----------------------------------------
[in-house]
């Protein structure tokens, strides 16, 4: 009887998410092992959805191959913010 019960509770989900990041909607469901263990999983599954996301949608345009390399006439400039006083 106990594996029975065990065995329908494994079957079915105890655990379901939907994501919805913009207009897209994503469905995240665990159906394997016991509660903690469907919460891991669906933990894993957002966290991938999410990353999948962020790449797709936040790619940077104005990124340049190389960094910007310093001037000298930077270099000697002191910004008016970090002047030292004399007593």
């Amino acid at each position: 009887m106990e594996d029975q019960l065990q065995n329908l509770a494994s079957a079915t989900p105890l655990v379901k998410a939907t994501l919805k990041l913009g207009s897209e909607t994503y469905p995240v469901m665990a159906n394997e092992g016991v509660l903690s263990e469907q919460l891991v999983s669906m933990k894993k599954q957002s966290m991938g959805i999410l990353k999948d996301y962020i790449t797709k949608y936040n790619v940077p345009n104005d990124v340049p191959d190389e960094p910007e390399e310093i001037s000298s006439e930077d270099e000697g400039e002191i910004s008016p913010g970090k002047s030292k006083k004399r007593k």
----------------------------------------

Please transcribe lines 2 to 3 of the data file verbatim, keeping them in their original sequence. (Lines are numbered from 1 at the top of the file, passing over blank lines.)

């Protein structure tokens, strides 16, 4: 009887998410092992959805191959913010 019960509770989900990041909607469901263990999983599954996301949608345009390399006439400039006083 106990594996029975065990065995329908494994079957079915105890655990379901939907994501919805913009207009897209994503469905995240665990159906394997016991509660903690469907919460891991669906933990894993957002966290991938999410990353999948962020790449797709936040790619940077104005990124340049190389960094910007310093001037000298930077270099000697002191910004008016970090002047030292004399007593």
């Amino acid at each position: 009887m106990e594996d029975q019960l065990q065995n329908l509770a494994s079957a079915t989900p105890l655990v379901k998410a939907t994501l919805k990041l913009g207009s897209e909607t994503y469905p995240v469901m665990a159906n394997e092992g016991v509660l903690s263990e469907q919460l891991v999983s669906m933990k894993k599954q957002s966290m991938g959805i999410l990353k999948d996301y962020i790449t797709k949608y936040n790619v940077p345009n104005d990124v340049p191959d190389e960094p910007e390399e310093i001037s000298s006439e930077d270099e000697g400039e002191i910004s008016p913010g970090k002047s030292k006083k004399r007593k």